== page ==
[5] In The Bulgarian Truck, Milena assumes, judging by his name, that Leonid Dimov must be Russian or Bulgarian. In fact, he was born in Bessarabia, then a province of Greater Romania, subsequently the Soviet Socialist Republic of Moldavia, and now the majority Romanian-speaking Republic of Moldova. The fluidity of east-European identities is a theme of The Bulgarian Truck. Milena (or is it Mailena?) oscillates between Czech and Slovak, Prague and Bratislava. Dimov is a Romanian writer with an obviously Slavic name. And as for Tsepeneag, it may ultimately derive from Turkish, or maybe from Hungarian, but nobody is sure.

Thursday, 5 March 2020

The odours in hell

καὶ καλῶς Ἡράκλειτος εἶπεν ὅτι αἱ ψυχαὶ ὀσμῶνται καθ᾽ ῞Αιδην.

and Heraclitus was right in saying that souls employ smell in Hades.

Plutarch, De Facie in Orbe Lunae 943e

[The odours in hell] are like those of the various wild beasts, of mice, cats, dogs, foxes, wolves, panthers, bears, tigers, or swine. Further, like the stench of the excrements of these beasts, and also of man; like the bad odour of stagnant waters, and marshes; like that of various dead bodies; like that of various putrid substances; like that of privies, urinals, and snakes; like the bad smell of dregs, and of vomit; like the smell of various he-goats. These they sniff in with their noses and by their eyes are led to the places whence they emanate. […] The infernals shun heavenly perfumes, and the inhabitants of heaven the stenches of hell. On this account all domiciles in hell are closed. For this reason the children of Israel were commanded to carry their excrements outside of their camp, and to bury them there. When the dwellings in hell are opened they excite nausea and a desire to vomit; which has been several times experienced by myself. […] All those who are in hell turn their backs towards heaven and cannot endure the least odour thence.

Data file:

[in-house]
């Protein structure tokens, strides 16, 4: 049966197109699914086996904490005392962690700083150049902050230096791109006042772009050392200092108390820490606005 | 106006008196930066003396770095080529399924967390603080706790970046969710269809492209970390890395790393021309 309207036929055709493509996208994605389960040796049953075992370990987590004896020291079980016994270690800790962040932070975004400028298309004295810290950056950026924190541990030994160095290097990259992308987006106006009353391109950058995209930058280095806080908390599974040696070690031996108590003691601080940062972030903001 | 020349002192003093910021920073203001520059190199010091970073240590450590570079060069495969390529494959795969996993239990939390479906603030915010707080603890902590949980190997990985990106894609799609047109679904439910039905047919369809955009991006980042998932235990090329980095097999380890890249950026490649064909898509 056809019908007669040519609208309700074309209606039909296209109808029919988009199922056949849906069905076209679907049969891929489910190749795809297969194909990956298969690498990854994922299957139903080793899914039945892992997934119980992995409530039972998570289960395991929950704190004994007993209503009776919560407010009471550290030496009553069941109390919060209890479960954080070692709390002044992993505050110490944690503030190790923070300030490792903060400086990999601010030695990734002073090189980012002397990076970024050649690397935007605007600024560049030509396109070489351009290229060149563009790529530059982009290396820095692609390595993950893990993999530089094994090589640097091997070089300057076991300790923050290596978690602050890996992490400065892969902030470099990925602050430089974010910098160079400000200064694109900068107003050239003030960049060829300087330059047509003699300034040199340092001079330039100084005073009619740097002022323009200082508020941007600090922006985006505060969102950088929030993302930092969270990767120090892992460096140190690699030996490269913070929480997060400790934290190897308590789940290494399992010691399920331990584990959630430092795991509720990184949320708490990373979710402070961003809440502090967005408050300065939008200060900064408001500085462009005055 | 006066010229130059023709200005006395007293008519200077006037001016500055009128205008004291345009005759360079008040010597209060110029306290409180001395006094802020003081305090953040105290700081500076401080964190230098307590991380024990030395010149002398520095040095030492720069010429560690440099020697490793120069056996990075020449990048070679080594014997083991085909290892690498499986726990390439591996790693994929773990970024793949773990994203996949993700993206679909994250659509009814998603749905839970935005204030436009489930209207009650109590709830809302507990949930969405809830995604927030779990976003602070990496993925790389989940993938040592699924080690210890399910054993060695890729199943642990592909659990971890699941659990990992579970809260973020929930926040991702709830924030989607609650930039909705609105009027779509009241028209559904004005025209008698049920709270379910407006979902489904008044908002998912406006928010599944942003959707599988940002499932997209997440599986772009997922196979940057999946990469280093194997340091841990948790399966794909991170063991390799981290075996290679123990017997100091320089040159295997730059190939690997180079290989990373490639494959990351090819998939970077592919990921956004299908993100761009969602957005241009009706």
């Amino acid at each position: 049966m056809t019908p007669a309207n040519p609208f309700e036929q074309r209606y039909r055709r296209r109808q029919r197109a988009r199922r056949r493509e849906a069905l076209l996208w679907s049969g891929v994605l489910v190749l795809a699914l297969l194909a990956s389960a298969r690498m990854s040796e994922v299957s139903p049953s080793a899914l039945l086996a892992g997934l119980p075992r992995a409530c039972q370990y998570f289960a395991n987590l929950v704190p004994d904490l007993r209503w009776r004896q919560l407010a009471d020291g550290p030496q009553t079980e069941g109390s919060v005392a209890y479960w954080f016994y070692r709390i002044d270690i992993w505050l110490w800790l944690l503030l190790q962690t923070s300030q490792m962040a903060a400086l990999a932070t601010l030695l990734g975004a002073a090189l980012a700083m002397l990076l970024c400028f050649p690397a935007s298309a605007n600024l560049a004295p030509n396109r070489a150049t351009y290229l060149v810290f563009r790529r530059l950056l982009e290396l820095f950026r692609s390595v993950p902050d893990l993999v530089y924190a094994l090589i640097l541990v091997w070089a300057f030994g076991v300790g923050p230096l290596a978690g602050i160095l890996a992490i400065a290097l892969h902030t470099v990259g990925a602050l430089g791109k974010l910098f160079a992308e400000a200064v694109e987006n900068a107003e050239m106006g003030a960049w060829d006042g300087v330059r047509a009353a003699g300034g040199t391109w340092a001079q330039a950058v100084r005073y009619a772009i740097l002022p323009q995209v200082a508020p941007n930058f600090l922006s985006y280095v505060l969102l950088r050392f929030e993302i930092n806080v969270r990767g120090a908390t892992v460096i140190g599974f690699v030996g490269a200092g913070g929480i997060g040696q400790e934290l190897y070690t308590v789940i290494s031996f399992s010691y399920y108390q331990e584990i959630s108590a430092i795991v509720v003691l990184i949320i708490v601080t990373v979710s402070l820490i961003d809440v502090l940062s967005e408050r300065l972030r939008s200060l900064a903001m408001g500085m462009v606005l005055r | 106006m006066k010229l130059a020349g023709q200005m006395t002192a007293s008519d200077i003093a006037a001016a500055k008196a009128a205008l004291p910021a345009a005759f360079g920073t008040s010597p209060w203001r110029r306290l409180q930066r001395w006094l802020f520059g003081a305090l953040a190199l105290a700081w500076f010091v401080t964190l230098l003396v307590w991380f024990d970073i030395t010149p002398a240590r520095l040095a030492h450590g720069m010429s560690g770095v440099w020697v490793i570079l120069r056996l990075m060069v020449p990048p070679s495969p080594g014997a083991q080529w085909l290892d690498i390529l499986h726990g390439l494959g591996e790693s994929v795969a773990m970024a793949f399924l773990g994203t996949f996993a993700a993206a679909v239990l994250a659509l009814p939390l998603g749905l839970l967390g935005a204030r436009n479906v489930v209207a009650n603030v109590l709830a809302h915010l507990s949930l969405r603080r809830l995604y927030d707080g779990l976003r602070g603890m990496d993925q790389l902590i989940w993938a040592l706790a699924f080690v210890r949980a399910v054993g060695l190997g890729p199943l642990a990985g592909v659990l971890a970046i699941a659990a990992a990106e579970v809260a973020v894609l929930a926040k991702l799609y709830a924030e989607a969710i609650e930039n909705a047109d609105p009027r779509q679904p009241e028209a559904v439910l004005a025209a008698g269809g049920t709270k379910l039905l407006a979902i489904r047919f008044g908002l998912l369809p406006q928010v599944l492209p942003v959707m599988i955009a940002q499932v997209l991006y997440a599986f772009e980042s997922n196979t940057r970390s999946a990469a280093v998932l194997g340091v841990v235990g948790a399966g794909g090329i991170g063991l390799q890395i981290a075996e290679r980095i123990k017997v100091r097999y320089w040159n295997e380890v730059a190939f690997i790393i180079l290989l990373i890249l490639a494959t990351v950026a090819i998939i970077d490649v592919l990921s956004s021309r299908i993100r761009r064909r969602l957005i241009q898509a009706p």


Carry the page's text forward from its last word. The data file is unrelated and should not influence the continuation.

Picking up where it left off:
Documents concerning the Life and Character of Emanuel Swedenborg,
ed. trans. R. L. Tafel, Vol. 2, Part 2, London, 1877, pp. 768-9

Wednesday, 26 February 2020

The Moons of Saturn

Seat thyself sultanically among the moons of Saturn, and take high abstracted man alone; and he seems a wonder, a grandeur, and a woe. But from the same point, take mankind in mass, and for the most part, they seem a mob of unnecessary duplicates, both contemporary and hereditary.

Herman Melville, Moby-Dick; or The Whale (1851), 
Chapter 107, The Carpenter

Titan, Saturn VI. Katabasis.
Huygens probe, 14 January 2005

Monday, 17 February 2020

a curious involved worming

My hypothesis is this: that the spout is nothing but mist. And besides other reasons, to this conclusion I am impelled, by considerations touching the great inherent dignity and sublimity of the Sperm Whale; I account him no common, shallow being, inasmuch as it is an undisputed fact that he is never found on soundings, or near shores; all other whales sometimes are. He is both ponderous and profound. And I am convinced that from the heads of all ponderous profound beings, such as Plato, Pyrrho, the Devil, Jupiter, Dante, and so on, there always goes up a certain semi-visible steam, while in the act of thinking deep thoughts. While composing a little treatise on Eternity, I had the curiosity to place a mirror before me; and ere long saw reflected there, a curious involved worming and undulation in the atmosphere above my head. The invariable moisture of my hair, while plunged in deep thought, after six cups of hot tea in my thin shingled attic, of an August noon; this seems an additional argument for the above supposition.

Herman Melville, Moby-Dick; or, The Whale (1851),
Chapter 85, "The Fountain"

Friday, 7 February 2020


[P]seudologia phantastica [is] that form of hysteria which is characterized by a peculiar talent for believing one's own lies. For a short spell, such people usually meet with astounding success, and for that reason are socially dangerous. Nothing has such a convincing effect as a lie one invents and believes oneself, or an evil deed or intention whose righteousness one regards as self-evident. At any rate they carry far more conviction than the good man and the good deed, or even the wicked man and his purely wicked deed. Hitler's theatrical, obviously hysterical gestures struck all foreigners (with a few amazing exceptions) as purely ridiculous. [...] It is also difficult to understand how his ranting speeches, delivered in shrill, grating, womanish tones, could have made such an impression. But the German people would never have been taken in and carried away so completely if this figure had not been a reflected image of the collective German hysteria. It is not without serious misgivings that one ventures to pin the label of "psychopathic inferiority" on to a whole nation, and yet, heaven knows, it is the only explanation which could in any way account for the effect this scarecrow had on the masses. A sorry lack of education, conceit that bordered on madness, a very mediocre intelligence, combined with the hysteric's cunning and the power fantasies of an adolescent, were written all over this demagogue's face.